Inter-Korean military talks end with no progress
South Korea wanted North Korea to apologise for the sinking of a warship.
Seoul: North and South Korea ended their first working-level military talks in two years on Thursday with no progress as the meeting stumbled over the deadly sinking of a South Korean warship blamed on Pyongyang, Seoul`s Defence Ministry said.
The rare encounter came hours after Pyongyang vowed to strengthen its nuclear deterrent in response to what it called US threats.
A team of international investigators concluded in May that a North Korean torpedo sank the Cheonan warship near the two Koreas` western disputed sea border in March, killing 46 sailors. North Korea denies involvement and has threatened war if it is punished for the disaster.
On Thursday, South Korea pressed North Korea to immediately admit to and apologise for the sinking and to punish those responsible, the ministry said in a verbal statement after the talks in the Demilitarized Zone that divides the peninsula.
"North Korea`s responsible measures over the sinking of the Cheonan are a key to resolve the issue," the ministry said.
South Korea also urged the North to halt military threats and provocations near the disputed western sea border, as well as the North`s slander of South Korean authorities, the ministry said.
The poorly marked western sea border, drawn by the United Nations at the end of the 1950-53 Korean War, is a constant source of tension between the two Koreas.
Seoul has repeatedly rejected the North`s long-standing demands that the sea border be changed. The navies of the two Koreas engaged in three bloody skirmishes near the area in 1999, 2002 and 2009.
North Korea responded that it cannot accept the result of an international investigation and reiterated its long-standing demand that its own investigators be allowed to sent to South Korea to examine the results.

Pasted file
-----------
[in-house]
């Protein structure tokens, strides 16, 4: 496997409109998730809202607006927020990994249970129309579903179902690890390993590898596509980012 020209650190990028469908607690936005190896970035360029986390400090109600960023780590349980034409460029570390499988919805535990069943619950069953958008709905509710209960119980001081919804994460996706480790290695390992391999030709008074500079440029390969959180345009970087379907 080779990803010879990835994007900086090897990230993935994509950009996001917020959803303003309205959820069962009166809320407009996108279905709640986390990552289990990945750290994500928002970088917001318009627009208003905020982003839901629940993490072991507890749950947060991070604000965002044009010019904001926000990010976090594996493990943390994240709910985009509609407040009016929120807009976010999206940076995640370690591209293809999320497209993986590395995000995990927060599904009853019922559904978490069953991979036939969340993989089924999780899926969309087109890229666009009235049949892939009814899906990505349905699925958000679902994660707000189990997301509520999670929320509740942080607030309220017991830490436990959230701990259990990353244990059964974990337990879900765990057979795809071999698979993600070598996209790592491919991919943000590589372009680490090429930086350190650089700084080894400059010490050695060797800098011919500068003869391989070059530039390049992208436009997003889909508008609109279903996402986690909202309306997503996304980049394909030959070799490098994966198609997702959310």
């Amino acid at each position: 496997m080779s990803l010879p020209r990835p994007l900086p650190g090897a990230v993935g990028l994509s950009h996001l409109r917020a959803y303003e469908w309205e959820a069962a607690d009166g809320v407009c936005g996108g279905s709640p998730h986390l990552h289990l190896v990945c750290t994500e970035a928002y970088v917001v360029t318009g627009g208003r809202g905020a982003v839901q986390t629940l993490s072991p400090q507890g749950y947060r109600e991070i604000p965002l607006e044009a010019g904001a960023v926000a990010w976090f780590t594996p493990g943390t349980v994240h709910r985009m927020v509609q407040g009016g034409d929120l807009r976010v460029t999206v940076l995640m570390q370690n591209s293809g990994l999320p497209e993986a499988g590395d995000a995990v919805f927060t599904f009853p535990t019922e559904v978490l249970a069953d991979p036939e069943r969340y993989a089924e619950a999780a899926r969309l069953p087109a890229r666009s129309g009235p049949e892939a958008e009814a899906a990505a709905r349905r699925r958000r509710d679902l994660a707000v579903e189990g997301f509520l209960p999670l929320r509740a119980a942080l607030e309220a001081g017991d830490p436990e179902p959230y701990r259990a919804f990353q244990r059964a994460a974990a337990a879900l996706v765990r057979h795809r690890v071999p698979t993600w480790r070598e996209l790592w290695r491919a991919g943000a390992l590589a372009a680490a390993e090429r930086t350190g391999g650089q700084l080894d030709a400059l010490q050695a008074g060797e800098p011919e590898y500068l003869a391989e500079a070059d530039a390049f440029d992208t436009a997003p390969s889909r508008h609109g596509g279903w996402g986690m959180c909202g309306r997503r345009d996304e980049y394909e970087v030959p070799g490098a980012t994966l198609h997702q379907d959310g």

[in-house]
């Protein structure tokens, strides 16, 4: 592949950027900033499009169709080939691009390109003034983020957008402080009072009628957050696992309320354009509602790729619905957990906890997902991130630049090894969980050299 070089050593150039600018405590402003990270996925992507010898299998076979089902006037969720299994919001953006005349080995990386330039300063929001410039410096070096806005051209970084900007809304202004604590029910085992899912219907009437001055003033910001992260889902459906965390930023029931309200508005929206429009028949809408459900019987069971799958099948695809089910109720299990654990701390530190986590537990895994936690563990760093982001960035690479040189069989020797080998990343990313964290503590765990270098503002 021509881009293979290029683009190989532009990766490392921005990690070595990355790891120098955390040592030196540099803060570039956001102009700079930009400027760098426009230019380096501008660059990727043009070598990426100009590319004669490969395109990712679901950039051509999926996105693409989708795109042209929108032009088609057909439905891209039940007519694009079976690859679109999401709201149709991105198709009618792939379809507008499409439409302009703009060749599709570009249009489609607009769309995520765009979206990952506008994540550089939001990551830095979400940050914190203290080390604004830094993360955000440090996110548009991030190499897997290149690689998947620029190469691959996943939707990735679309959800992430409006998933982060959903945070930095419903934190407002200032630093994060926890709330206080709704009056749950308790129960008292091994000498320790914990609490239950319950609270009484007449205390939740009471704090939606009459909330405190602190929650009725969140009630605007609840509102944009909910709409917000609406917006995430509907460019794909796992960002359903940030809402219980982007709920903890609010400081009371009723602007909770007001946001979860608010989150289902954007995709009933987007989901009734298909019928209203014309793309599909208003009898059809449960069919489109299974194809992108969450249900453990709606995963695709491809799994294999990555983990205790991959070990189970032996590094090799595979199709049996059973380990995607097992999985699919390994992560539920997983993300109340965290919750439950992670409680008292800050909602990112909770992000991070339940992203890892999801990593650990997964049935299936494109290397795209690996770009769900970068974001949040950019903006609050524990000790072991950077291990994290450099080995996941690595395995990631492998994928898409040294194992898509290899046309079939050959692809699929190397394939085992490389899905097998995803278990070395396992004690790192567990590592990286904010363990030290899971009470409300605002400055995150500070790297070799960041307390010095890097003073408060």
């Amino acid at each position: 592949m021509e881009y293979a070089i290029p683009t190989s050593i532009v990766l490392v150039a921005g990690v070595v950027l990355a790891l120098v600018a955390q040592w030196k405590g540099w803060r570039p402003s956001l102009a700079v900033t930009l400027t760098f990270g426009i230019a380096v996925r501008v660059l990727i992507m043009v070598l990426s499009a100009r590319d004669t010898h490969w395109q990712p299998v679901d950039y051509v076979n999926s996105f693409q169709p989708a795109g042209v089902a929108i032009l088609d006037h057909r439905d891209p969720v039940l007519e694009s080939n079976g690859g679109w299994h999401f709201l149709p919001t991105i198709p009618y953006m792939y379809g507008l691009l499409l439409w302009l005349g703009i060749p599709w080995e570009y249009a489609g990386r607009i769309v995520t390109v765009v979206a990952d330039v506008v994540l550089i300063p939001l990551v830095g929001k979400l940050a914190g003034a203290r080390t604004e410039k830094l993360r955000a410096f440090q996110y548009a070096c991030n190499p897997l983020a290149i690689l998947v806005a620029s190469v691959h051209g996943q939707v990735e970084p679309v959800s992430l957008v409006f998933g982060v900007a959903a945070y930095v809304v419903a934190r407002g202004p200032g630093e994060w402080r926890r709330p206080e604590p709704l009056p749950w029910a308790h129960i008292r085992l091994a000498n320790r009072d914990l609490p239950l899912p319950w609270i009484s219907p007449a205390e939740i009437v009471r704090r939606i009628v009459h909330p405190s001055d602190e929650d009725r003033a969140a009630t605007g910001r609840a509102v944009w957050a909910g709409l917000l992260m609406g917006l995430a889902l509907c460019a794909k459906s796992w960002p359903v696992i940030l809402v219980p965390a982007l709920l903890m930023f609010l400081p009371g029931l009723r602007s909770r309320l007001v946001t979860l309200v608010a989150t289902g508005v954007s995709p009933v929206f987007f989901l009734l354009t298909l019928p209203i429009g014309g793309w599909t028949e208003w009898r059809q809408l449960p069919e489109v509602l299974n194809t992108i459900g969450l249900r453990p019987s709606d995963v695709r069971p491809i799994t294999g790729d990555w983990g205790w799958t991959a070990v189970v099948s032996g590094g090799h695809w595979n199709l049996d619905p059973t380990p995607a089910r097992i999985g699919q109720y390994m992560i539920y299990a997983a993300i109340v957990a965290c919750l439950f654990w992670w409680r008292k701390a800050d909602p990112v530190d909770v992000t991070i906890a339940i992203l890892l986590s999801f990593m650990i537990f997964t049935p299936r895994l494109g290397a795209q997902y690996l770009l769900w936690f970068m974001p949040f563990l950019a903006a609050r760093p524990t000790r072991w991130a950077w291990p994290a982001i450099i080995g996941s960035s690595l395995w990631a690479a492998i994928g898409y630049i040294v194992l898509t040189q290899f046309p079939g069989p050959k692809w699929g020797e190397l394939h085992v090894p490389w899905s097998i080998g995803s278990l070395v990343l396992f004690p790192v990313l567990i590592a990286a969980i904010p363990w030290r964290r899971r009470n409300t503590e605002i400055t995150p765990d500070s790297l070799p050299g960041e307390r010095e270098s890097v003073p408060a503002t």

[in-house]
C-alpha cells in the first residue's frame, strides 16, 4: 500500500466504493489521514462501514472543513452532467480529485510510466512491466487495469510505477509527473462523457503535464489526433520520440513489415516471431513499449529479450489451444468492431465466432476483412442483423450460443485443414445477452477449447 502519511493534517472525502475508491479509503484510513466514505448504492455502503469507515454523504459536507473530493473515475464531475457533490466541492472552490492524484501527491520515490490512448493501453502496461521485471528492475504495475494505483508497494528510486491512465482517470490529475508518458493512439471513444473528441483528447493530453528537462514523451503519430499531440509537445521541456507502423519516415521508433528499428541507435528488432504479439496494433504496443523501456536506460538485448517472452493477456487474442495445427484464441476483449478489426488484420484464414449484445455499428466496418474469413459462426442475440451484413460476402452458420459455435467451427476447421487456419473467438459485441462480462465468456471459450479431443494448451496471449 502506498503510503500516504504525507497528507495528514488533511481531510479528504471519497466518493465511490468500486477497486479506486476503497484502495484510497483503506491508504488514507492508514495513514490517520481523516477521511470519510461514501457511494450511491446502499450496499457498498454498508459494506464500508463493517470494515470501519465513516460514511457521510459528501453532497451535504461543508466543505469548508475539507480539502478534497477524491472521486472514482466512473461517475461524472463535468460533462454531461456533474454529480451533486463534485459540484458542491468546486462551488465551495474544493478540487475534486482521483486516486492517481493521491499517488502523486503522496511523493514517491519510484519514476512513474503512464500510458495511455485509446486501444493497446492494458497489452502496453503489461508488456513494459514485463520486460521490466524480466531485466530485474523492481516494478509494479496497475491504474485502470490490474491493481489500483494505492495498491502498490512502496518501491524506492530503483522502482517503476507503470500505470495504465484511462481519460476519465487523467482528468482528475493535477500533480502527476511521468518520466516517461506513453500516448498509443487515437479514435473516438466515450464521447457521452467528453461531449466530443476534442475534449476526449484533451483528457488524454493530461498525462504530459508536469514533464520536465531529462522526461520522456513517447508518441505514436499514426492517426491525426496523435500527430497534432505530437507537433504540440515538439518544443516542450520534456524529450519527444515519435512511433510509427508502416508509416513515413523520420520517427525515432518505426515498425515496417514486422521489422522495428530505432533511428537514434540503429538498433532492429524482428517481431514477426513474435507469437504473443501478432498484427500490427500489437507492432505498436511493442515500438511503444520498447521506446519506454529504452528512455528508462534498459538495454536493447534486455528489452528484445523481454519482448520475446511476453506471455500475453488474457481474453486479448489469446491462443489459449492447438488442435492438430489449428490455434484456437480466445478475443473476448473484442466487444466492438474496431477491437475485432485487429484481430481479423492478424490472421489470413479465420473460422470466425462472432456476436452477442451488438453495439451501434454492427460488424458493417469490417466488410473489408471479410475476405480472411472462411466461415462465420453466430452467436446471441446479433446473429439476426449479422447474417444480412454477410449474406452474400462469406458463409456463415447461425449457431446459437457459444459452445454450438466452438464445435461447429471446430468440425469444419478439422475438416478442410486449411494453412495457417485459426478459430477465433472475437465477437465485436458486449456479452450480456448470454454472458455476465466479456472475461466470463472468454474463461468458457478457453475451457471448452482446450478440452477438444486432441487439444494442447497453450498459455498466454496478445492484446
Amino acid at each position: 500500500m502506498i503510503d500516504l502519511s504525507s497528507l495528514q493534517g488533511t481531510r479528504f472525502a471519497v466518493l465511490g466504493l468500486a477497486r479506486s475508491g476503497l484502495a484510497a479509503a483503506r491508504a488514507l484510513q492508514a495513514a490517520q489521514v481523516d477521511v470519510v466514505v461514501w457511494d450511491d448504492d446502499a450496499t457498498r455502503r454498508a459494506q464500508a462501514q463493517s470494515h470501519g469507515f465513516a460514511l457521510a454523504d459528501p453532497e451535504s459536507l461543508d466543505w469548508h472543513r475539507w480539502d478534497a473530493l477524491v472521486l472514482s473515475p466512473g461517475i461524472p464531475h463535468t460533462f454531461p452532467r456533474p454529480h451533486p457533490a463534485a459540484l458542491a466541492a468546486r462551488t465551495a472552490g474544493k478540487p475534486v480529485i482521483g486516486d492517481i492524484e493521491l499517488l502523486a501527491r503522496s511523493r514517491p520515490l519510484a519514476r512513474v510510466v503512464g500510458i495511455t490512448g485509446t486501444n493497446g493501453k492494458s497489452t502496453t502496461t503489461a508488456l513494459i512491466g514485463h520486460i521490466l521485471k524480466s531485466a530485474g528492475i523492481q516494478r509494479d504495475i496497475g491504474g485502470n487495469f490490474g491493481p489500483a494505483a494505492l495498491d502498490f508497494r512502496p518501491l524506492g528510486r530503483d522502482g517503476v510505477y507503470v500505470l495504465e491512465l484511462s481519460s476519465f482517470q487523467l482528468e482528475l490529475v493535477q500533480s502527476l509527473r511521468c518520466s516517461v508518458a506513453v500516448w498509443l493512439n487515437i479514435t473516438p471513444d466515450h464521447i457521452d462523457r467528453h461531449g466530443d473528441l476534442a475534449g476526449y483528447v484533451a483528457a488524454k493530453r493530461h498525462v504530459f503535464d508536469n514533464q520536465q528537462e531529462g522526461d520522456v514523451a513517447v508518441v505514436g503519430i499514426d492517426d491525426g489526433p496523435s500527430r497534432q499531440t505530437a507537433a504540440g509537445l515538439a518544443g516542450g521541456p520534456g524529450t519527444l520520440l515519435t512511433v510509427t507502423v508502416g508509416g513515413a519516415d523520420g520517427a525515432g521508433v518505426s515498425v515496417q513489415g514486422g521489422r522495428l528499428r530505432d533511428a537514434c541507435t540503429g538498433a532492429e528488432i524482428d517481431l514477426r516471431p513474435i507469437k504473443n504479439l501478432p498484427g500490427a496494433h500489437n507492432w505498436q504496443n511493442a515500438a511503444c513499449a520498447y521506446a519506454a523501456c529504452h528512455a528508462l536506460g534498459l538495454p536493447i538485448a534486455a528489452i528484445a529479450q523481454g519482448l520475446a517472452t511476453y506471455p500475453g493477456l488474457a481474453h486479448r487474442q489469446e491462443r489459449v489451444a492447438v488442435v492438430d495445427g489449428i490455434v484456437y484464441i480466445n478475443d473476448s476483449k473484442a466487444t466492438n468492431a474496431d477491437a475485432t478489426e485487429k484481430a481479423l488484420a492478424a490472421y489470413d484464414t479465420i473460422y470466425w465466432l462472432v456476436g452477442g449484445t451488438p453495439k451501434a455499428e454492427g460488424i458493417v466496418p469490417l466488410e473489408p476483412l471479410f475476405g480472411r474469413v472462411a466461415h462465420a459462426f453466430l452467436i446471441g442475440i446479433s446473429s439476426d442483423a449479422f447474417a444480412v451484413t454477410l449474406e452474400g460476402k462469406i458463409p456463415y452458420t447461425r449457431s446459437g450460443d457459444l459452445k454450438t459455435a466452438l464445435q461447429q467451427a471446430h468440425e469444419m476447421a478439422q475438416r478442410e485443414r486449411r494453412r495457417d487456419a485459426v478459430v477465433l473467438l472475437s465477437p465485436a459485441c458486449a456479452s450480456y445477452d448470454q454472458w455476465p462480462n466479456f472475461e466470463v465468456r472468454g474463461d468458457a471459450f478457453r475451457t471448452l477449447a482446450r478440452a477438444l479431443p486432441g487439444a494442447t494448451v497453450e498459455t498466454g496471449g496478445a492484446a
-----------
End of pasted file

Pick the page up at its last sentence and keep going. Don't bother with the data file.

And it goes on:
The North also called on the South to rein in activists who spread anti-North Korean leaflets. Pyongyang also claimed that South Korean Navy vessels regularly violate the western sea border.
The North said the inter-Korean relations depend on how South Korea handle the two issues, according to the ministry.
At the United Nations, North Korea`s Vice Foreign Minister Pak Kil Yon said on Wednesday that Pyongyang would continue to expand its nuclear arsenal in order to deter what it perceives as American and South Korean aggression in the region.
"As long as the US nuclear aircraft carriers sail around the seas of our country, our nuclear deterrent can never be abandoned but should be strengthened further," Pak said.
The North has routinely issued similar announcements. The latest one came after North Korean leader Kim Jong Il this week promoted his youngest son, Kim Jong Un, to a four-star general and also gave him key political posts aimed at an eventual succession.
Kim Jong-Il took over the communist country in 1994 after the death of his father, the North`s founder Kim Il Sung.
The talks also come as South Korea and the US hold naval drills in the Yellow Sea off the west coast of the Korean peninsula, near where the South Korean ship sank.